The Word in Ferdowsi's Shahnameh

In Shahnameh, as is the case in religious holy texts, the "word" is considered the embodiment of the "idea" which in turn is the progenitor of creation. The "divine" word of God contains the eternal truths and is the link between the creator and his creations. In Persian mythology, too, the word, which is man's most wondrous attribute, had divine origin so that he would not be deprived of God's grace. As an epic poet, Ferdowsi has chosen man and his worldly surroundings as the focus of his poetry where words forever reflect his own observations of men and events. Epic poetry is extrovert but is not solely centered on the external world. The epic poet perceives the world through his inner senses and imbues and colors it with his own meanings and values.

The splendor, clarity and glory of Ferdowsi's words spring from three inter-related sources: belief in the uniquely transcendent mission of word; the nobility and free spirit of the kings and heroes of his epics; and their incredible fates and deeds. The powerful impact of the poet's words, emanates not only from the clarity and magnificence of the images that he has so ably constructed but also form the purity and universality of the truths about human nature as reflected in the characters of his protagonists. But, truth, unaccompanied by an inner belief will not suffice and Ferdowsi's words evince both his existential affinity with, and worldly understanding of, what he sees as the truth.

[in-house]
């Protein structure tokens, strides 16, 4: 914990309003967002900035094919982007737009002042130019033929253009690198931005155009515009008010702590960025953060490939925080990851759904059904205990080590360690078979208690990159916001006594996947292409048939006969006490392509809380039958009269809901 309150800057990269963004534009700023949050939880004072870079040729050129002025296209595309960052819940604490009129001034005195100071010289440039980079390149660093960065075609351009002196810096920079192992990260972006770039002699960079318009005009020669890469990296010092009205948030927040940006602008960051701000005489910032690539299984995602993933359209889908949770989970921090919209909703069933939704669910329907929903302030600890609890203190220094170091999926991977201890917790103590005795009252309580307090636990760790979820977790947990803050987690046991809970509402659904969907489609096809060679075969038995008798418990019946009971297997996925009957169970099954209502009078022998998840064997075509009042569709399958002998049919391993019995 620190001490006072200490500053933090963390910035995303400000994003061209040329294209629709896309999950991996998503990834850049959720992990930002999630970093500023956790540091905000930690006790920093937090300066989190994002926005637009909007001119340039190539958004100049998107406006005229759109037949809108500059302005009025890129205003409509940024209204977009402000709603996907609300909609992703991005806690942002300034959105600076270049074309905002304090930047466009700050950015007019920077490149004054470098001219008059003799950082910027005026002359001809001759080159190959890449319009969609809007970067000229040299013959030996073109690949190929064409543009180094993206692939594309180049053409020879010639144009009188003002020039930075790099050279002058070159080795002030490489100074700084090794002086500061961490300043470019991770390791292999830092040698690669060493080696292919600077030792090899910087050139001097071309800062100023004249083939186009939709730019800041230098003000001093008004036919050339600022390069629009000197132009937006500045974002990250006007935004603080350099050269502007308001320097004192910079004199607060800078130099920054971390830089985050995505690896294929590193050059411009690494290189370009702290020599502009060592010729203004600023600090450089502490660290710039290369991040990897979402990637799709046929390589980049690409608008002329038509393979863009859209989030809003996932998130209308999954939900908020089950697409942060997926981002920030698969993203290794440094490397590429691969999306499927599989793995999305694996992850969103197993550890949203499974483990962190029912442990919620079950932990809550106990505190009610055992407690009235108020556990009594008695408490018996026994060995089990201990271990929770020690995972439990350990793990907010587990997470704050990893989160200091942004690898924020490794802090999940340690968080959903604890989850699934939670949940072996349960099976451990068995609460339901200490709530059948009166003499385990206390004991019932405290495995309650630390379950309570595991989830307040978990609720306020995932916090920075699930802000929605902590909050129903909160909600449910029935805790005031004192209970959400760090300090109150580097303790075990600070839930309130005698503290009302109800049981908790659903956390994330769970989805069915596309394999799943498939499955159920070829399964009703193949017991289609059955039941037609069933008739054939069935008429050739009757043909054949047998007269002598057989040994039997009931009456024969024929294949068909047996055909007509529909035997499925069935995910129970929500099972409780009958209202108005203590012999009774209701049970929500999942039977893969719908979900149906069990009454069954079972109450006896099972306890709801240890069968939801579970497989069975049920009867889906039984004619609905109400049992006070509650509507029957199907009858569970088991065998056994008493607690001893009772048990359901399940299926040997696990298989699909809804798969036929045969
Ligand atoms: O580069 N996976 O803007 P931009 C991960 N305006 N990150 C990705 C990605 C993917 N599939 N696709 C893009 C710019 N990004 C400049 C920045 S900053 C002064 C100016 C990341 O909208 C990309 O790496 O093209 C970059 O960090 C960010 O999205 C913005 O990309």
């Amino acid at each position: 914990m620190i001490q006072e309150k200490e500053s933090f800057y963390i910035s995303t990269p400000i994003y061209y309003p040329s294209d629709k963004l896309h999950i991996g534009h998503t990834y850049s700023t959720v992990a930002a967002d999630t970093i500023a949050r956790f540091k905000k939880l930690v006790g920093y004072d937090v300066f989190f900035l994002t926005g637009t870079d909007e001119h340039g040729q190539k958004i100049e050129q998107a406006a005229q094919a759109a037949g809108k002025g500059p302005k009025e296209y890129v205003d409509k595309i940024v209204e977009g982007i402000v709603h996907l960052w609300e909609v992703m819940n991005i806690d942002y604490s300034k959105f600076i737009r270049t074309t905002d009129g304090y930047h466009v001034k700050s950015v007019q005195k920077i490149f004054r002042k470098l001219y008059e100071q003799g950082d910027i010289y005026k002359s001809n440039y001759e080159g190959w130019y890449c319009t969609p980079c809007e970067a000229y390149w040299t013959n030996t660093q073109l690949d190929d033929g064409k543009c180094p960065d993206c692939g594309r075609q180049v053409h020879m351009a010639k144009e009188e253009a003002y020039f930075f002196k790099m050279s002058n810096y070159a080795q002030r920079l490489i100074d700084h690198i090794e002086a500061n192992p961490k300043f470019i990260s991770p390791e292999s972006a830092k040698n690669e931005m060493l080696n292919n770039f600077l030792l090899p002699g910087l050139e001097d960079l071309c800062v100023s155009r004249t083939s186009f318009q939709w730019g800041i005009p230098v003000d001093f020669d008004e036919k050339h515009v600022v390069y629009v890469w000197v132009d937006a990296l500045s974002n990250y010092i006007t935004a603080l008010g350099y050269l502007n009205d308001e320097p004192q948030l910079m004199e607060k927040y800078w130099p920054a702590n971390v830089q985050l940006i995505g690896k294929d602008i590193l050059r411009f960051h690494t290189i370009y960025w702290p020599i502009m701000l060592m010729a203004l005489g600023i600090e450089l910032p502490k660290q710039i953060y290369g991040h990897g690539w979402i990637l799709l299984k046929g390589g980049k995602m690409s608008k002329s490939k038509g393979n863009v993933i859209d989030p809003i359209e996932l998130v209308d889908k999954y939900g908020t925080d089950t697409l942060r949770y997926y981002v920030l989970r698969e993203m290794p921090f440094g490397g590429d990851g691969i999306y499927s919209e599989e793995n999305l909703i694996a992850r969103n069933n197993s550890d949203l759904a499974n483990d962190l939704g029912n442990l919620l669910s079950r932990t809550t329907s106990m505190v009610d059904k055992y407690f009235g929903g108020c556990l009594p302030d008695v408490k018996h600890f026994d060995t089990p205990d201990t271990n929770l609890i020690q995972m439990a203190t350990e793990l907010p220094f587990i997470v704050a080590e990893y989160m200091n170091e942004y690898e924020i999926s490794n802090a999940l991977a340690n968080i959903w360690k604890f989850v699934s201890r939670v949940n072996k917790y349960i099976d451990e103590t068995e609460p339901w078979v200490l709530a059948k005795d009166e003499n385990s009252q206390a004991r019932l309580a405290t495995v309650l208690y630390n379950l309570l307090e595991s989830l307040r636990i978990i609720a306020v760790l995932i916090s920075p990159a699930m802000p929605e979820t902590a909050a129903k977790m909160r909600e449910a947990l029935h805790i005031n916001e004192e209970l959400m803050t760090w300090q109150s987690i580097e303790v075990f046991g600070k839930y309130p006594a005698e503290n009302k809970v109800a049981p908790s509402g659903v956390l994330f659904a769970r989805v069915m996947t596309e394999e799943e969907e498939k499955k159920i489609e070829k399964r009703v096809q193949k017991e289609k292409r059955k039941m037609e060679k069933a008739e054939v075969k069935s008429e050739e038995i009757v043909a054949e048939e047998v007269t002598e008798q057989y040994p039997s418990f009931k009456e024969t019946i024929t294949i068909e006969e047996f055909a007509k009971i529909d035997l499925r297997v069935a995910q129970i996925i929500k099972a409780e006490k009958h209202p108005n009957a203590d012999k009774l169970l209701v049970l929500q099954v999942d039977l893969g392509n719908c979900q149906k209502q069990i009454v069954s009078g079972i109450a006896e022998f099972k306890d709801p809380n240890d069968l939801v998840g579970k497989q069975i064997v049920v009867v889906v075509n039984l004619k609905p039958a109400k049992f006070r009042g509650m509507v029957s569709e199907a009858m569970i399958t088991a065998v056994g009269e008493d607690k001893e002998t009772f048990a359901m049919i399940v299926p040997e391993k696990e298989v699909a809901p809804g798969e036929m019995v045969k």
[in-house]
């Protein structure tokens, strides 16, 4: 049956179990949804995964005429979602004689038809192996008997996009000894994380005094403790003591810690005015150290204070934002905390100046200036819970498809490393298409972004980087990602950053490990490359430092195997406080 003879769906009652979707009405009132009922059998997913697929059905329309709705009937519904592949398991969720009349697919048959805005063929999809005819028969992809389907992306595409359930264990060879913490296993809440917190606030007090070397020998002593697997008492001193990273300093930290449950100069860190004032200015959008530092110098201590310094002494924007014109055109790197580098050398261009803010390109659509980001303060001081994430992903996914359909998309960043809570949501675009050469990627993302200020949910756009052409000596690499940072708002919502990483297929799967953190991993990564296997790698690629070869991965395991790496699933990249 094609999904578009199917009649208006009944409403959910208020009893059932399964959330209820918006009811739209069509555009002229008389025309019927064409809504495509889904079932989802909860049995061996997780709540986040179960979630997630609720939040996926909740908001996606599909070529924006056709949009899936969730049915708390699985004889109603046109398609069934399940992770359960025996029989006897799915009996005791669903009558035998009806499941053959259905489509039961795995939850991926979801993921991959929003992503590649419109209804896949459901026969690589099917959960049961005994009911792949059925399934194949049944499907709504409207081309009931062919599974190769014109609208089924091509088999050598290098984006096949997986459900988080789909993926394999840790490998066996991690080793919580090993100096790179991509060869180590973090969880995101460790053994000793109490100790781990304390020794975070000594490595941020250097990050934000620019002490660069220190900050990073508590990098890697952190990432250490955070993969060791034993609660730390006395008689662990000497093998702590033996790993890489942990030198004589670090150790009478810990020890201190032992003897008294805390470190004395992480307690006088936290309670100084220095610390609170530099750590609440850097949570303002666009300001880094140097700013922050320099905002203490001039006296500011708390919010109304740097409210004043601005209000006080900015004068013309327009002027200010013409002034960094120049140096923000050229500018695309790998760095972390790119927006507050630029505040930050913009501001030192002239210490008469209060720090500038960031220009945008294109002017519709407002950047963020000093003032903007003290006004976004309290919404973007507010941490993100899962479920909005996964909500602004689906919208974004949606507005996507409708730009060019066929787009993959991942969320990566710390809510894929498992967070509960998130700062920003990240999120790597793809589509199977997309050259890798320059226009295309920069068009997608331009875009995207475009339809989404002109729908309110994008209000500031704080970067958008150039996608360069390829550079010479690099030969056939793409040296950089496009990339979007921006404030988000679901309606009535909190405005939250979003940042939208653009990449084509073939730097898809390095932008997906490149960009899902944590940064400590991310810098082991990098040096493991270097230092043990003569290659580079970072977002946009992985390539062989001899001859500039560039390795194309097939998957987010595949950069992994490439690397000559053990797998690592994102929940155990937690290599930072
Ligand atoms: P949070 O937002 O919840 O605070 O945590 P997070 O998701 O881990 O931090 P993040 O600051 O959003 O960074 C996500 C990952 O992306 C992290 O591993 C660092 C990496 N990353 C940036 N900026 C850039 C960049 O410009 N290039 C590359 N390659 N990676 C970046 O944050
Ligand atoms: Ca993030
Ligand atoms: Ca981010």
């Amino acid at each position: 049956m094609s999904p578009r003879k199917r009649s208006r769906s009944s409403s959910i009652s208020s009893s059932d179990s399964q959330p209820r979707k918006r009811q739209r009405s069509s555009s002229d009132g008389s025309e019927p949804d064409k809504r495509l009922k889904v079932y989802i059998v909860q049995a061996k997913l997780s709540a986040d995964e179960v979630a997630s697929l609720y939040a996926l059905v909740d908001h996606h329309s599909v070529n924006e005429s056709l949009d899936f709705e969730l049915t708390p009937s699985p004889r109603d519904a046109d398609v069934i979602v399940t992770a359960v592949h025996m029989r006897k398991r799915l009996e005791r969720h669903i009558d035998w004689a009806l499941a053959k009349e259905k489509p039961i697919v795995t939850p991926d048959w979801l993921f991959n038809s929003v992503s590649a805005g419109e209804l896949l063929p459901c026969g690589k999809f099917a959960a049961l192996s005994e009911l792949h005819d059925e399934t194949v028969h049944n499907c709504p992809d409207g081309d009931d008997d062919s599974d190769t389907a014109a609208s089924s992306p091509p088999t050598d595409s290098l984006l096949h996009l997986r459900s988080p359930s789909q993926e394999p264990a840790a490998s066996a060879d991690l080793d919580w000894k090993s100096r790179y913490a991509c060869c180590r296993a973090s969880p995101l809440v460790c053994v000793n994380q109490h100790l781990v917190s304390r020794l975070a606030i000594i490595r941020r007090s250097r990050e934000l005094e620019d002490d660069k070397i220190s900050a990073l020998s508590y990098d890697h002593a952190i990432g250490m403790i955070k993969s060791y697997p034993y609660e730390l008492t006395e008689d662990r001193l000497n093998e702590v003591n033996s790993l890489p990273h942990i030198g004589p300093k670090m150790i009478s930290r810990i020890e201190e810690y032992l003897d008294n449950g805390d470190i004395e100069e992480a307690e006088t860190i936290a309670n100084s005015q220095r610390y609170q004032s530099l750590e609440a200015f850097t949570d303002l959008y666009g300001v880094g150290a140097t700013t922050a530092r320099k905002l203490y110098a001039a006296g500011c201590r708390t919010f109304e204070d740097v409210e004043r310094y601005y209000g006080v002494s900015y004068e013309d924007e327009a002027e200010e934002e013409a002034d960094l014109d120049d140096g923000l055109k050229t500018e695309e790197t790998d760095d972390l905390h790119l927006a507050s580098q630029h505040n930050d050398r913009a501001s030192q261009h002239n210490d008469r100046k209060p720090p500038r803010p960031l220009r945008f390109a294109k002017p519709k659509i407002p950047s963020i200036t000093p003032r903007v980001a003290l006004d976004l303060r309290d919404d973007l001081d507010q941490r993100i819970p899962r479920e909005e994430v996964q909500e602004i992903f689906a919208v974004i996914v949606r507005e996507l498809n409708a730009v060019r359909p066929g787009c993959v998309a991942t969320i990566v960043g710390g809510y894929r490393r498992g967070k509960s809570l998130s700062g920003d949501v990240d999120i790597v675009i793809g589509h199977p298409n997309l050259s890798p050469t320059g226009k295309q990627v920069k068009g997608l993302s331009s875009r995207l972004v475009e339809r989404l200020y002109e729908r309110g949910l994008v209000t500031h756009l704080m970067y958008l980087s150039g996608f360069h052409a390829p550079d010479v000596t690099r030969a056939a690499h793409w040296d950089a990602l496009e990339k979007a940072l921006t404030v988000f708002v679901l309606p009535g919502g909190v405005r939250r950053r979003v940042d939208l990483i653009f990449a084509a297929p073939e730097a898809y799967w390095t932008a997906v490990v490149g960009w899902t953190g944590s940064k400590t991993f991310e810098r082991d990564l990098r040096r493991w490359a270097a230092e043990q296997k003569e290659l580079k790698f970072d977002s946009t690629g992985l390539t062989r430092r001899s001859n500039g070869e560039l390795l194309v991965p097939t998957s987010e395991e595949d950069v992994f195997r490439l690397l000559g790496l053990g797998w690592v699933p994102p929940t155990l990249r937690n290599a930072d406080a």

Ferdowsi, having experienced life on both spiritual and spatial planes, conceives of his words as the building blocs of an immortal edifice, never to be touched by the passage of time and its ravages. This architectural image is surely the reflection of the poet's dream of remaining forever alive within the confines of his words. A thousand years after his dream has not been shattered.

Shahrokh Meskoob
Current Issue: 
Past Issue